Little is known about obesity with or without metabolic aberrations, commonly termed metabolically unhealthy or healthy obesity, in relation to cancer risk. We investigated body mass index jointly and in interaction with metabolic health status in relation to obesity-related cancer risk among 797,193 European individuals in Me-Can 2.0. Metabolic aberrations were proxied by a metabolic score of mid-blood pressure, plasma glucose and triglycerides. After up to 40 years of follow-up, we recorded 23,630 obesity-related cancers.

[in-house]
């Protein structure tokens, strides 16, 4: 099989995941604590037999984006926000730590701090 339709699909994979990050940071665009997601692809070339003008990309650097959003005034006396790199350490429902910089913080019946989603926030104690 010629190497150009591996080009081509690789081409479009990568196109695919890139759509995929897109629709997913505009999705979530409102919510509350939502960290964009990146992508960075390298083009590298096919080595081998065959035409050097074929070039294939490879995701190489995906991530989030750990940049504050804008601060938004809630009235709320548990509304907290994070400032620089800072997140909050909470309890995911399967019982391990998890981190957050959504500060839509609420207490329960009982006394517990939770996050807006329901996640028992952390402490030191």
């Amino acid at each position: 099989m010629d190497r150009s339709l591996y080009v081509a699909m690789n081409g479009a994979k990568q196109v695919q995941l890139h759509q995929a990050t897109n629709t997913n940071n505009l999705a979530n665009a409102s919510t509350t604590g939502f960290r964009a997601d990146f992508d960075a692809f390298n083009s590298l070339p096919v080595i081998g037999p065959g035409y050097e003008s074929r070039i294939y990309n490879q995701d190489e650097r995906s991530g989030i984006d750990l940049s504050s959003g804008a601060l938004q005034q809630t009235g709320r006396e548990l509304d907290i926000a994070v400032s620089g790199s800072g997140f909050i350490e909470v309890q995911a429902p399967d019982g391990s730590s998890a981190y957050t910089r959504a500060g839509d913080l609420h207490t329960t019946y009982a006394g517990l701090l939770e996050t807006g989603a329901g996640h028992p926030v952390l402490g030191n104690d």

We found that metabolic aberrations further increased the obesity-induced cancer risk. Metabolically unhealthy obesity was associated with an increased risk of colon, rectal, pancreas, endometrial, liver, gallbladder, and renal cell cancer, with the highest risk estimates for endometrial, liver, and renal cell cancer. Metabolically healthy obesity showed a higher relative risk for colon (in men), endometrial, renal cell, liver, and gallbladder cancer, though the risk relationships were weaker. There were no multiplicative interactions. However, we found additive, positive interactions between BMI and metabolic health status on obesity-related and rectal cancer among men, and on endometrial cancer, suggesting that obesity jointly with metabolic aberrations increase the risk of these cancers more than expected from the sum of their individual parts. This study illustrates that the type of metabolic obesity phenotype is important when assessing obesity-related cancer risk. Overall, both obesity and metabolic aberrations are useful targets for the prevention of obesity-related cancers. The study has been published in the Journal of the National Cancer Institute.